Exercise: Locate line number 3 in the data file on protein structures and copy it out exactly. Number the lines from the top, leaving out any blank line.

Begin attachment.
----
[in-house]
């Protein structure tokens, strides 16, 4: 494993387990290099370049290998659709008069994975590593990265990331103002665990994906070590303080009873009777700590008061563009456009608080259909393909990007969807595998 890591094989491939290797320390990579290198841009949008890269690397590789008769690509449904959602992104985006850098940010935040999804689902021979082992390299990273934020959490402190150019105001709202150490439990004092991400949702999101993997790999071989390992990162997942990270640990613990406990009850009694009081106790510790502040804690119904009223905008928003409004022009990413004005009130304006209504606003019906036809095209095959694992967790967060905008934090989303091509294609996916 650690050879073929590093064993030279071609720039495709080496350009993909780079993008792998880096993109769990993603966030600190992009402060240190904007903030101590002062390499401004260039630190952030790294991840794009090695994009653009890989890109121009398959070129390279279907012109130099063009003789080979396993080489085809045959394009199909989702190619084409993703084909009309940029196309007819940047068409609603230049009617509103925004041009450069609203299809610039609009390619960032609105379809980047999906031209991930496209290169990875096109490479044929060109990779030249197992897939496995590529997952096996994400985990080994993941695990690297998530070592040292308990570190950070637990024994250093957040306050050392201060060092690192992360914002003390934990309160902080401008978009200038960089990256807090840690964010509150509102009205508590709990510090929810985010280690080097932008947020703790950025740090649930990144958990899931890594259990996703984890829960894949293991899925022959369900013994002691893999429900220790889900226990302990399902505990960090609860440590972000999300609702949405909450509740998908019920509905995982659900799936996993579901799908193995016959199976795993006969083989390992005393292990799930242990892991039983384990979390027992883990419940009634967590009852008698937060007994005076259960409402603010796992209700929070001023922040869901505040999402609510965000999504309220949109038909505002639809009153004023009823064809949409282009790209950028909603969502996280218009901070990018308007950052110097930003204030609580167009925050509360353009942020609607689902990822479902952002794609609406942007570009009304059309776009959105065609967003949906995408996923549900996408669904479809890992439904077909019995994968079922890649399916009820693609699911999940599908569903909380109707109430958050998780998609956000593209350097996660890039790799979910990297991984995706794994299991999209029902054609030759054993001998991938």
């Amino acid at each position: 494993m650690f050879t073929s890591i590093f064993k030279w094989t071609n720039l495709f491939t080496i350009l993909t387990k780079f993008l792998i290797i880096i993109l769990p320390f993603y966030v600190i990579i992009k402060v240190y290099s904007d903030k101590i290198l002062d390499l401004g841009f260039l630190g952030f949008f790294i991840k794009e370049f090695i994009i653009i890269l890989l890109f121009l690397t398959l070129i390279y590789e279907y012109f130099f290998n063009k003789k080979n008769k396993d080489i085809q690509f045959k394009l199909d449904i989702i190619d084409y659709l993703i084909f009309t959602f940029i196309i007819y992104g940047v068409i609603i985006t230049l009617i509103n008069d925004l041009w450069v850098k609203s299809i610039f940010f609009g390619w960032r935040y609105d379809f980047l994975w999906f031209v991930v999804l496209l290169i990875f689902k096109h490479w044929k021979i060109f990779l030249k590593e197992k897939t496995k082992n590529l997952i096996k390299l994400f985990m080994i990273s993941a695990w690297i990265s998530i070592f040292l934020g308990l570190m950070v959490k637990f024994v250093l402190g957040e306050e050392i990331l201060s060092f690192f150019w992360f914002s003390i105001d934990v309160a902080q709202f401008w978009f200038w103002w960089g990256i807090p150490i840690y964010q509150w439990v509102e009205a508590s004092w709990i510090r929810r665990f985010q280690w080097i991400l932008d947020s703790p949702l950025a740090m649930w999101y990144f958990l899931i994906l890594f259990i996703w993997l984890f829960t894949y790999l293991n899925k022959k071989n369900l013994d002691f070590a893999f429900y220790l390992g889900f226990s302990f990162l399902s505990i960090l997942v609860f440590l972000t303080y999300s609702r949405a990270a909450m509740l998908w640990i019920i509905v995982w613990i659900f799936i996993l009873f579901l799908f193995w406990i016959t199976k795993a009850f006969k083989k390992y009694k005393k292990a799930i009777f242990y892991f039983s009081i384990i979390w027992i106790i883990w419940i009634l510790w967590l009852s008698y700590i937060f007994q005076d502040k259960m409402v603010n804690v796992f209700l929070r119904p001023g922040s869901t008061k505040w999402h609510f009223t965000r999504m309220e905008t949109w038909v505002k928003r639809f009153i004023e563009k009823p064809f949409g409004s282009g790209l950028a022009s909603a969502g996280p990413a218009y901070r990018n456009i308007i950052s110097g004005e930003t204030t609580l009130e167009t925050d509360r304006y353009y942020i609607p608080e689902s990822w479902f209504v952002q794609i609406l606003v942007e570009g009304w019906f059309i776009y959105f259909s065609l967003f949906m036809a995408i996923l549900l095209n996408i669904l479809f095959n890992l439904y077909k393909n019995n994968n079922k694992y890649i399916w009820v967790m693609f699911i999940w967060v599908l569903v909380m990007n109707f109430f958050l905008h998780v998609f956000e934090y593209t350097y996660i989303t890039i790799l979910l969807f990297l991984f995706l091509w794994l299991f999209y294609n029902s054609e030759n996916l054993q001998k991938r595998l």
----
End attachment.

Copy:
């Amino acid at each position: 494993m650690f050879t073929s890591i590093f064993k030279w094989t071609n720039l495709f491939t080496i350009l993909t387990k780079f993008l792998i290797i880096i993109l769990p320390f993603y966030v600190i990579i992009k402060v240190y290099s904007d903030k101590i290198l002062d390499l401004g841009f260039l630190g952030f949008f790294i991840k794009e370049f090695i994009i653009i890269l890989l890109f121009l690397t398959l070129i390279y590789e279907y012109f130099f290998n063009k003789k080979n008769k396993d080489i085809q690509f045959k394009l199909d449904i989702i190619d084409y659709l993703i084909f009309t959602f940029i196309i007819y992104g940047v068409i609603i985006t230049l009617i509103n008069d925004l041009w450069v850098k609203s299809i610039f940010f609009g390619w960032r935040y609105d379809f980047l994975w999906f031209v991930v999804l496209l290169i990875f689902k096109h490479w044929k021979i060109f990779l030249k590593e197992k897939t496995k082992n590529l997952i096996k390299l994400f985990m080994i990273s993941a695990w690297i990265s998530i070592f040292l934020g308990l570190m950070v959490k637990f024994v250093l402190g957040e306050e050392i990331l201060s060092f690192f150019w992360f914002s003390i105001d934990v309160a902080q709202f401008w978009f200038w103002w960089g990256i807090p150490i840690y964010q509150w439990v509102e009205a508590s004092w709990i510090r929810r665990f985010q280690w080097i991400l932008d947020s703790p949702l950025a740090m649930w999101y990144f958990l899931i994906l890594f259990i996703w993997l984890f829960t894949y790999l293991n899925k022959k071989n369900l013994d002691f070590a893999f429900y220790l390992g889900f226990s302990f990162l399902s505990i960090l997942v609860f440590l972000t303080y999300s609702r949405a990270a909450m509740l998908w640990i019920i509905v995982w613990i659900f799936i996993l009873f579901l799908f193995w406990i016959t199976k795993a009850f006969k083989k390992y009694k005393k292990a799930i009777f242990y892991f039983s009081i384990i979390w027992i106790i883990w419940i009634l510790w967590l009852s008698y700590i937060f007994q005076d502040k259960m409402v603010n804690v796992f209700l929070r119904p001023g922040s869901t008061k505040w999402h609510f009223t965000r999504m309220e905008t949109w038909v505002k928003r639809f009153i004023e563009k009823p064809f949409g409004s282009g790209l950028a022009s909603a969502g996280p990413a218009y901070r990018n456009i308007i950052s110097g004005e930003t204030t609580l009130e167009t925050d509360r304006y353009y942020i609607p608080e689902s990822w479902f209504v952002q794609i609406l606003v942007e570009g009304w019906f059309i776009y959105f259909s065609l967003f949906m036809a995408i996923l549900l095209n996408i669904l479809f095959n890992l439904y077909k393909n019995n994968n079922k694992y890649i399916w009820v967790m693609f699911i999940w967060v599908l569903v909380m990007n109707f109430f958050l905008h998780v998609f956000e934090y593209t350097y996660i989303t890039i790799l979910l969807f990297l991984f995706l091509w794994l299991f999209y294609n029902s054609e030759n996916l054993q001998k991938r595998l």